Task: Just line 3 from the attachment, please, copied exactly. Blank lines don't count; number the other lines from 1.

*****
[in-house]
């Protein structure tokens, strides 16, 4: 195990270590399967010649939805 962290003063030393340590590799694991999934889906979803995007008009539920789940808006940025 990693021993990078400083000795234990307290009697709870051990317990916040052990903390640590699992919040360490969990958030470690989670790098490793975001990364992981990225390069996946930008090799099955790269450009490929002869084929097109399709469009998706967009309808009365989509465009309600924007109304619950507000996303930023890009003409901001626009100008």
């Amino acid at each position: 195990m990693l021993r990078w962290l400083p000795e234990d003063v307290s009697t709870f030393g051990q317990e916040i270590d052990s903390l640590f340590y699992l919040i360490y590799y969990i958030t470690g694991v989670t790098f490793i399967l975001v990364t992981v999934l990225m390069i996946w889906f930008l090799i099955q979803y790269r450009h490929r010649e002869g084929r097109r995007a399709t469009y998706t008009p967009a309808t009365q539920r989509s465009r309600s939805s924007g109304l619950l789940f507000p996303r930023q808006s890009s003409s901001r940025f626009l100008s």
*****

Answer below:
């Amino acid at each position: 195990m990693l021993r990078w962290l400083p000795e234990d003063v307290s009697t709870f030393g051990q317990e916040i270590d052990s903390l640590f340590y699992l919040i360490y590799y969990i958030t470690g694991v989670t790098f490793i399967l975001v990364t992981v999934l990225m390069i996946w889906f930008l090799i099955q979803y790269r450009h490929r010649e002869g084929r097109r995007a399709t469009y998706t008009p967009a309808t009365q539920r989509s465009r309600s939805s924007g109304l619950l789940f507000p996303r930023q808006s890009s003409s901001r940025f626009l100008s």